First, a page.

From there, there was no looking back for the 27-year-old. He knew, amidst all the tough competition of bagging a spot in South Africa’s Test side, he had etched his place for some time, at least.
More importantly, the tiny shoulders have proved to be strong enough to carry the responsibility when the top and the middle-order batsmen have collapsed. He has saved them, down the order, several times now in the last few months and he still continues to do so.
In the ongoing South Africa’s tour of England, they lost the first Test at the Lord’s before squaring the series at Nottingham. When both the teams locked horns in the Oval, the English pacers gathered their best of the forms to wreck the Proteas’ line-up. After putting 353 runs on the board in the first innings, England put up a solid performance with the ball. Their debutant, Toby-Roland Jones took advantage of the Africans being unaware of his bowling style.
When Bavuma entered the crease, South Africa were struggling at 47 for 5 and he had Chris Morris at the other end. Displaying, yet again, one of his finest pieces with patience, Bavuma stood strong like a rock and held the South African batting line-up as a sticky tape at the bottom of the order. After the dismissals of Morris and Maharaj, Bavuma found a partner in Kagiso Rabada, who provided him with the required support. The two added 53 runs for the eighth wicket before Rabada fell to Stuart Broad. The next batsman in was Morne Morkel, who sustained the English ruthless attack with Bavuma for some more time.
The 27-year-old finally became debutant, Toby’s fifth wicket and eventually, South Africa were bundled out for 175. With this enduring knock, Bavuma might have helped South Africa from escaping a defeat. It was not the first time when Bavuma entered to bat with almost half of the batsmen already back into the dugout. He played similar knocks earlier against Australia and New Zealand and in almost all occasions, South Africa went on to seal the match.
When Bavuma travelled with the Proteas for his first-ever Australian tour in November 2016, he did not have great numbers to back him in the side. However, that particular tour discovered Bavuma’s value as a crucial part of South Africa’s Test side.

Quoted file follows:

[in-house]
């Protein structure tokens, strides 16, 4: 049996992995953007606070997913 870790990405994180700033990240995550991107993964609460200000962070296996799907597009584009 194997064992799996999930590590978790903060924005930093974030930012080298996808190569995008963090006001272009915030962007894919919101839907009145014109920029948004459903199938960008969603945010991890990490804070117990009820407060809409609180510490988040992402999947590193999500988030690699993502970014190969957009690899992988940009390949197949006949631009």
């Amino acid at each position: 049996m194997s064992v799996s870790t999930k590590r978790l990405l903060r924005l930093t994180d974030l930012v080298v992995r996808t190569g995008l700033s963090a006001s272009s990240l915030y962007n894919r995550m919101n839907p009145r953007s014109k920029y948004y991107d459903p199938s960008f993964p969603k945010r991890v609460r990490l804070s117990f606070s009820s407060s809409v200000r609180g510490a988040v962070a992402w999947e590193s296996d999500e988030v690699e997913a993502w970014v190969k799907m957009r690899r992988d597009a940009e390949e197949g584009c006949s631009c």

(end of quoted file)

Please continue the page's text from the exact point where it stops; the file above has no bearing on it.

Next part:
In Perth, when Bavuma came in to bat, South Africa had been struggling at 81 for 5 and he had de Kock with him in the middle. Bavuma scored a fighting 51; the duo dragged the total to 244 and eventually, South Africa won the match. In Hobart, South Africa once again needed Bavuma to rescue them. When he walked in, his side was at a miserable 76 for 4. Once again he had de Kock with him. Bavuma, who looked absolutely flawless that day, only managed 74. Although South Africa won the Test and the series, Bavuma was not happy as he had failed again to convert a good start into a big knock.
In Wellington, the two – Bavuma and de Kock – were again together to pull South Africa back into the game. Their partnership began when South Africa were 94 for 6. Neither of them scored a hundred but their stand of 160 runs ensured their side won the match.
In all these innings, Bavuma had a partner who had shared the pressure of scoring runs with him. That was not the case when he was batting in the ongoing Test at the Oval. He needs to work on making the full use of a great start. He cannot settle with just fifties. He has been the strength of the South African tail and to lead that, he has to play responsibly and keep himself motivated because there will be occasions when things might not go his way.